> By Matthieu Latapy and Clémence Magnien

In practice, most complex networks are not directly available: we know them through a *measurement procedure* only. Such measurements generally give partial samples, which may moreover be biased. However, one generally assumes that the properties observed on the obtained samples are representative of the ones of the actual network.

In order to evaluate the relevance of this approach, we considered several complex networks of interest and plotted the evolution of the main properties observed on samples as a function of the sample size. See our paper Complex Network Measurements: Estimating the Relevance of Observed Properties.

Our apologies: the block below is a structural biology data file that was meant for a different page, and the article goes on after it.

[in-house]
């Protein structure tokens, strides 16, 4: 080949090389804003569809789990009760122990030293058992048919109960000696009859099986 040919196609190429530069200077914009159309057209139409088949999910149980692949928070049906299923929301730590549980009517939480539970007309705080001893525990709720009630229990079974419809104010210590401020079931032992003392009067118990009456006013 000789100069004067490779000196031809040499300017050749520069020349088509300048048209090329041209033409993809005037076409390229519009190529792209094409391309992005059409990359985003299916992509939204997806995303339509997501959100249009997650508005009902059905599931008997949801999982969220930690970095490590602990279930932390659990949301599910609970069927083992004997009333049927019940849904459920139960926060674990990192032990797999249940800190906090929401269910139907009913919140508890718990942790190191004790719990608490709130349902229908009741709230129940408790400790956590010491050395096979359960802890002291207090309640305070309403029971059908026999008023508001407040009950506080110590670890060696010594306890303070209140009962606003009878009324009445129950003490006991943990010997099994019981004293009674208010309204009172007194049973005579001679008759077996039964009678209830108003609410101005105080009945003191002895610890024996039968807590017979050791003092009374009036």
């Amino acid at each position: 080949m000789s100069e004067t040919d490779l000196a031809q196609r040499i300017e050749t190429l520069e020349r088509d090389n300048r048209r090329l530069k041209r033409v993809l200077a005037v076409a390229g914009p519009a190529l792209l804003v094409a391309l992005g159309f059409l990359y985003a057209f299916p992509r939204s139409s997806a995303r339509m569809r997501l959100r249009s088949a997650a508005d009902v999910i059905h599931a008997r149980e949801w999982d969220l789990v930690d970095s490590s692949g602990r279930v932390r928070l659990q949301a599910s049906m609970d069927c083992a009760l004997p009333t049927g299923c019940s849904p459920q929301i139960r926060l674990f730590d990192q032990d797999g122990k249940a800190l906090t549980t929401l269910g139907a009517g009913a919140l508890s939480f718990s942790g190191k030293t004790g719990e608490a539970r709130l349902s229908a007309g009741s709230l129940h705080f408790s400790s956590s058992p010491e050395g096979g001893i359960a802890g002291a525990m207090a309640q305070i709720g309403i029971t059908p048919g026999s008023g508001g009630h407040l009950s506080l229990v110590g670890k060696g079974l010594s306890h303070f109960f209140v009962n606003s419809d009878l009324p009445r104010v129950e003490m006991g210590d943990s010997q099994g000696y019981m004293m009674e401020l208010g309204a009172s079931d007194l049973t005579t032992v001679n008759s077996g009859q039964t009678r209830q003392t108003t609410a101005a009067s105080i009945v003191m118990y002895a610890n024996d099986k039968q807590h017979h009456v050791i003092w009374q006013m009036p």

This gives evidence for cases where the observed properties significantly depend on the sample size, as above: the plot gives the observed average degree as a function of the sample size when we measure the exchanges in a P2P network. *It appears clearly that the observed value depends greatly on the sample size, and thus any value observed on a given sample should not be trusted.*

In the paper, we identify other cases where the properties may be trusted, and we exhibit new properties for which the observed values seem more reliable than the ones of classical properties.